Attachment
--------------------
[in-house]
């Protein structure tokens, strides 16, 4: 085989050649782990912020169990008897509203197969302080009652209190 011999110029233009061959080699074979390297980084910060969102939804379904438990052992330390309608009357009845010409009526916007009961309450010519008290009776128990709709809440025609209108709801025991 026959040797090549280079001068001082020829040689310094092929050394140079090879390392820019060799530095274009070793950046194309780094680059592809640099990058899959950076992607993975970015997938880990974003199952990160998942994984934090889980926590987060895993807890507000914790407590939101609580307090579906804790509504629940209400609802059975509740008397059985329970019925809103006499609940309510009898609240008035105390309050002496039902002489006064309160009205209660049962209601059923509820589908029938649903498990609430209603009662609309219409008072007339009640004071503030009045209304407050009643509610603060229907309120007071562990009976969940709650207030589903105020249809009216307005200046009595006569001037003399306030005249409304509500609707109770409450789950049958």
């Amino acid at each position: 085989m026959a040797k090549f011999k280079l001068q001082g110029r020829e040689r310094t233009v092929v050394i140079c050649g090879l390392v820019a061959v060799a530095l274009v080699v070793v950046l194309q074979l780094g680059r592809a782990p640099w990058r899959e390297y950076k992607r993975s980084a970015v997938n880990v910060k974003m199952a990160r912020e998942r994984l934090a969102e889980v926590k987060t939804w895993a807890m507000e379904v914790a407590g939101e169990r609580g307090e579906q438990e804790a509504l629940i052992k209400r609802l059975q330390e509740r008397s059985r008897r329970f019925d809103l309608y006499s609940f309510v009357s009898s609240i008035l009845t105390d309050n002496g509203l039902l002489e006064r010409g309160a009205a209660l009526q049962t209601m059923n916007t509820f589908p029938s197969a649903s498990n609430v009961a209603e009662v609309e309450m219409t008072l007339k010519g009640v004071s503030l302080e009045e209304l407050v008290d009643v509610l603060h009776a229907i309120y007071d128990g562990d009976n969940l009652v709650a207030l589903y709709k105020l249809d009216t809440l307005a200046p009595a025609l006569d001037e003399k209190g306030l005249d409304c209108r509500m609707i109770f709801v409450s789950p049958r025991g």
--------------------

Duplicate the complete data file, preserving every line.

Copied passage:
[in-house]
């Protein structure tokens, strides 16, 4: 085989050649782990912020169990008897509203197969302080009652209190 011999110029233009061959080699074979390297980084910060969102939804379904438990052992330390309608009357009845010409009526916007009961309450010519008290009776128990709709809440025609209108709801025991 026959040797090549280079001068001082020829040689310094092929050394140079090879390392820019060799530095274009070793950046194309780094680059592809640099990058899959950076992607993975970015997938880990974003199952990160998942994984934090889980926590987060895993807890507000914790407590939101609580307090579906804790509504629940209400609802059975509740008397059985329970019925809103006499609940309510009898609240008035105390309050002496039902002489006064309160009205209660049962209601059923509820589908029938649903498990609430209603009662609309219409008072007339009640004071503030009045209304407050009643509610603060229907309120007071562990009976969940709650207030589903105020249809009216307005200046009595006569001037003399306030005249409304509500609707109770409450789950049958």
């Amino acid at each position: 085989m026959a040797k090549f011999k280079l001068q001082g110029r020829e040689r310094t233009v092929v050394i140079c050649g090879l390392v820019a061959v060799a530095l274009v080699v070793v950046l194309q074979l780094g680059r592809a782990p640099w990058r899959e390297y950076k992607r993975s980084a970015v997938n880990v910060k974003m199952a990160r912020e998942r994984l934090a969102e889980v926590k987060t939804w895993a807890m507000e379904v914790a407590g939101e169990r609580g307090e579906q438990e804790a509504l629940i052992k209400r609802l059975q330390e509740r008397s059985r008897r329970f019925d809103l309608y006499s609940f309510v009357s009898s609240i008035l009845t105390d309050n002496g509203l039902l002489e006064r010409g309160a009205a209660l009526q049962t209601m059923n916007t509820f589908p029938s197969a649903s498990n609430v009961a209603e009662v609309e309450m219409t008072l007339k010519g009640v004071s503030l302080e009045e209304l407050v008290d009643v509610l603060h009776a229907i309120y007071d128990g562990d009976n969940l009652v709650a207030l589903y709709k105020l249809d009216t809440l307005a200046p009595a025609l006569d001037e003399k209190g306030l005249d409304c209108r509500m609707i109770f709801v409450s789950p049958r025991g």